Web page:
How to Focus in Front of a Hostile Crowd

Overcoming Hostile Crowds

Do You Get Distracted Easily During A Game?

Do you get distracted and emotionally-charged when heckled by the opposition’s fans?

Are you distracted and taken out of your game when you perform in a hostile environment?

All great athletes have developed their ability to focus in adverse conditions. The ability to cope with distractions when performing is a hallmark of elite athletes…

However, the ability to focus 100% is not always easy.

The jeers, taunts and boos from spectators can become so loud that it may seem impossible to ignore.

Have you ever seen ball players shooting a free throw with the opposing fans screaming, jumping and waving objects to distract them?

When you focus on your distractions, you:

  • Bring the distraction into your mind
  • Experience negative emotions
  • Lose focus on what’s important

There is a reason spectators try to distract athletes… because often they can get in an athlete’s head.

Think of an annoying salesperson trying to get you to buy something you absolutely don’t need… You can’t totally avoid the person… The salesperson is trying to get your attention.

The key is to not engage the salesperson. When they ask, “Can I have a minute of time,” your response should be a short, “Not right now!”

If you give outside distractions permission, they dominate your focus of attention.

The same is true for sports… You will definitely be aware of the tone of the crowd but you don’t have to invite them into your mental space.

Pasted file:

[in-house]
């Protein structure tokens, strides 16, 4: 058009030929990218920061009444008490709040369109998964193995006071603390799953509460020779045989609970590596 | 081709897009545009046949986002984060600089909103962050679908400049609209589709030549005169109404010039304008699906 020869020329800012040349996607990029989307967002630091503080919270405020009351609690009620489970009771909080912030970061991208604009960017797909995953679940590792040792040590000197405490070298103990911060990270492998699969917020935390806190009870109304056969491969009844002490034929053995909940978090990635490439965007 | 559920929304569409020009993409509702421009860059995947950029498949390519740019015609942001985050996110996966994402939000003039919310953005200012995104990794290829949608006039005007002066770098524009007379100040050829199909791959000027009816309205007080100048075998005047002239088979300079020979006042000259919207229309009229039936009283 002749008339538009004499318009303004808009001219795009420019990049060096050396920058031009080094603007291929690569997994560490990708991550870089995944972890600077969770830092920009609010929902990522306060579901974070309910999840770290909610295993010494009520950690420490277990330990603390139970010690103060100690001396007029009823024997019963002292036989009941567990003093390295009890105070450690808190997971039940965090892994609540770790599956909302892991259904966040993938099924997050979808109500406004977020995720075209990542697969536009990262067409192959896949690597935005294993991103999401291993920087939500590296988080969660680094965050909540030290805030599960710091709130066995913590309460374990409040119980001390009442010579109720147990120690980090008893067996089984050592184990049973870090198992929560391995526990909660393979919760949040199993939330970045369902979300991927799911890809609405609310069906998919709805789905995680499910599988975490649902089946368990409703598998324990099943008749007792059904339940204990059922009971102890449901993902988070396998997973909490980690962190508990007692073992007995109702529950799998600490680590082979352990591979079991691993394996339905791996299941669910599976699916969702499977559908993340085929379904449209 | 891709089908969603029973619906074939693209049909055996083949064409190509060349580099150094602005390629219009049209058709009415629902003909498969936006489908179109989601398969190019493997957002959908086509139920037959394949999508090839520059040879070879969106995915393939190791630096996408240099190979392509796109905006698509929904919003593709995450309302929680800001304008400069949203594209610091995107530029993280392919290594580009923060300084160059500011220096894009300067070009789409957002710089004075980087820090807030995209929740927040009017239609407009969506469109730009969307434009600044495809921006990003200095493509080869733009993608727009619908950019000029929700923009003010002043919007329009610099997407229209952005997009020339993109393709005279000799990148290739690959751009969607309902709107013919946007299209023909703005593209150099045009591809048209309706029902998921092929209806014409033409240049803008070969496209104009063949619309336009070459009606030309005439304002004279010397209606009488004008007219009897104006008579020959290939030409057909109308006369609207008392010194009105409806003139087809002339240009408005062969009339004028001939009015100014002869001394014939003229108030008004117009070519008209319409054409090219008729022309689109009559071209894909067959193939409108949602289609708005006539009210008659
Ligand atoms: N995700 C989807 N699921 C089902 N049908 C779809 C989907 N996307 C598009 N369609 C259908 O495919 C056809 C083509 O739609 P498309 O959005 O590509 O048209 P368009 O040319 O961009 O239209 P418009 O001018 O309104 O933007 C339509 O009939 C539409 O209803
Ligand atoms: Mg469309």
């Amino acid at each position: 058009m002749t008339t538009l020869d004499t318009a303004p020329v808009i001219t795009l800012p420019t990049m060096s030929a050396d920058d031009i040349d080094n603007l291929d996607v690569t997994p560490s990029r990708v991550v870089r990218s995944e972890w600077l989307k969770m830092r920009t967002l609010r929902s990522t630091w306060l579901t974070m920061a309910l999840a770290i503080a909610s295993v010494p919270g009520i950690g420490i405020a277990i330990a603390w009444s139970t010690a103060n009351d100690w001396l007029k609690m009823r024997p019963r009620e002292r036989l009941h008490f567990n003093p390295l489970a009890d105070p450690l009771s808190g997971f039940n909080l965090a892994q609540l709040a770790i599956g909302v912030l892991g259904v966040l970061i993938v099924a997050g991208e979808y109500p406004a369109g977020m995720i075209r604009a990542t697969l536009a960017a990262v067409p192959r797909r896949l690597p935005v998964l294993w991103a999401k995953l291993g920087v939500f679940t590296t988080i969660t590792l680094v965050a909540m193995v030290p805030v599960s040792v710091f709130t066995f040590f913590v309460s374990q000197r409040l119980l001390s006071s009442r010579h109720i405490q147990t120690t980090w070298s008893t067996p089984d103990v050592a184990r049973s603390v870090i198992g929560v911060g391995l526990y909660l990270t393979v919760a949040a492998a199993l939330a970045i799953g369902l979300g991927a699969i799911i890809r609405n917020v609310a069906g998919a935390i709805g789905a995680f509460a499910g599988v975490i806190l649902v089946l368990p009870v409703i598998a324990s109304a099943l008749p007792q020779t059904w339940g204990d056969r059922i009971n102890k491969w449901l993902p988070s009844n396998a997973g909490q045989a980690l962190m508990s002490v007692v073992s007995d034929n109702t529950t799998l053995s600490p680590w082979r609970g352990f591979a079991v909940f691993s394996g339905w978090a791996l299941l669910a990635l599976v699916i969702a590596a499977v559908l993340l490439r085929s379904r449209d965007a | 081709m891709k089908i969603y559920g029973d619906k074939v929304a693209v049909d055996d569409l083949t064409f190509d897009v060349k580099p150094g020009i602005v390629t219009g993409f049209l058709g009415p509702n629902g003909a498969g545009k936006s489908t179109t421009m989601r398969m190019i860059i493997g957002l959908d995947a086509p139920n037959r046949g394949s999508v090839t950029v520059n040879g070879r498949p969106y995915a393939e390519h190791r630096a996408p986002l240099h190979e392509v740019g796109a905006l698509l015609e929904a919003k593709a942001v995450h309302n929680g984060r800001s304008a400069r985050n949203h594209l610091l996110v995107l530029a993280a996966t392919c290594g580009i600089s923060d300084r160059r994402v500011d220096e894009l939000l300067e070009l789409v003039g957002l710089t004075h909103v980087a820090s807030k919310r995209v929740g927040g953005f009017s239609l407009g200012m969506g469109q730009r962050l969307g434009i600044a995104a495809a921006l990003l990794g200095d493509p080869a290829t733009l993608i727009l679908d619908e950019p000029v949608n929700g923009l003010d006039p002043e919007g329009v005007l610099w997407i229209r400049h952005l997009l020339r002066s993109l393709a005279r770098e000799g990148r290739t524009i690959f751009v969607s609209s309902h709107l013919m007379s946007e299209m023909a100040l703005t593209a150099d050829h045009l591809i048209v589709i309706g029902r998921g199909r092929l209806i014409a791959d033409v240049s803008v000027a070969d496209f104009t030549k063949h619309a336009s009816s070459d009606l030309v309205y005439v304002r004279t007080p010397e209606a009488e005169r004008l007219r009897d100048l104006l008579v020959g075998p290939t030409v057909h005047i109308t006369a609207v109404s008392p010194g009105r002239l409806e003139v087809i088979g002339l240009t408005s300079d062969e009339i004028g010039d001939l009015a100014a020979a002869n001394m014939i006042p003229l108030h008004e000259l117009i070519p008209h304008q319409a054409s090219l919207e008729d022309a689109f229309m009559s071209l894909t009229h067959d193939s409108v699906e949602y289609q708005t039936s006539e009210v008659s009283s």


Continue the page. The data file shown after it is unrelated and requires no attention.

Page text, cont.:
You should never give outside distractions more than a “Not right now.”

Los Angeles Clippers center DeAndre Jordan was heckled all game long by Dallas Maverick fans in his first game in Dallas since rescinding his word to sign a free agent contract with the Mavericks this summer.

Maverick fans held up signs that read “42% FT shooter – 100% coward” and loudly booed Jordan every time he touched the ball.

Jordan expected the negative response by the hostile crowd.

“They’re obviously going to boo and heckle a little bit but I thought it was going to be a lot worse, said Jordan.”

Jordan focused on his job and the team’s game plan instead of trying to show up the fans. “Ultimately, we came out here to win a basketball game and that was it.”

Though the Mavericks won 118-108, Jordan finished the game with nine points and 11 rebounds; both close to his season averages.

Jordan was aware of the tone of the crowd but didn’t feed into the negativity or allow it to distract him from his job on the court:

“My job is to be a defender and a rebounder, a stopper for our team. I felt like I did what I was supposed to.”

Mental Game Tips for Overcoming a Hostile Crowd

Focusing on your game plan is the most important task. You want to learn to refocus when you get away from your mission.

When you become increasingly aware of the crowd, say to yourself, “Not right now” then ask yourself: What’s my mission right now?

Learning to refocus is a mental skill that every athlete should have in the mental skill tool box.

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The Focused Athlete

It’s probably no secret that you have many opportunities to become distracted in sports. Athletes are bombarded with both internal and external distractions everyday in practice and competition. Focused athletes are able to get the most from their skills because they are more efficient with practice and more concentrated in competition. Athletes who lack focus let distractions run wild through their mind and don’t know how to adjust or refocus.

The Focused Athlete was developed for any level coach, parent, or junior to professional athlete who wants to improve performance and gain a competitive edge. It does not matter if you are a fledgling junior athlete; or a seasoned professional, plagued with distractions; or you just wanting to learn how to improve concentration…

“The Focused Athlete” is a complete system to teach you how to focus like a champion and harness the power of a zone focus every time you step on the playing field, court, track, or course in practice and games!

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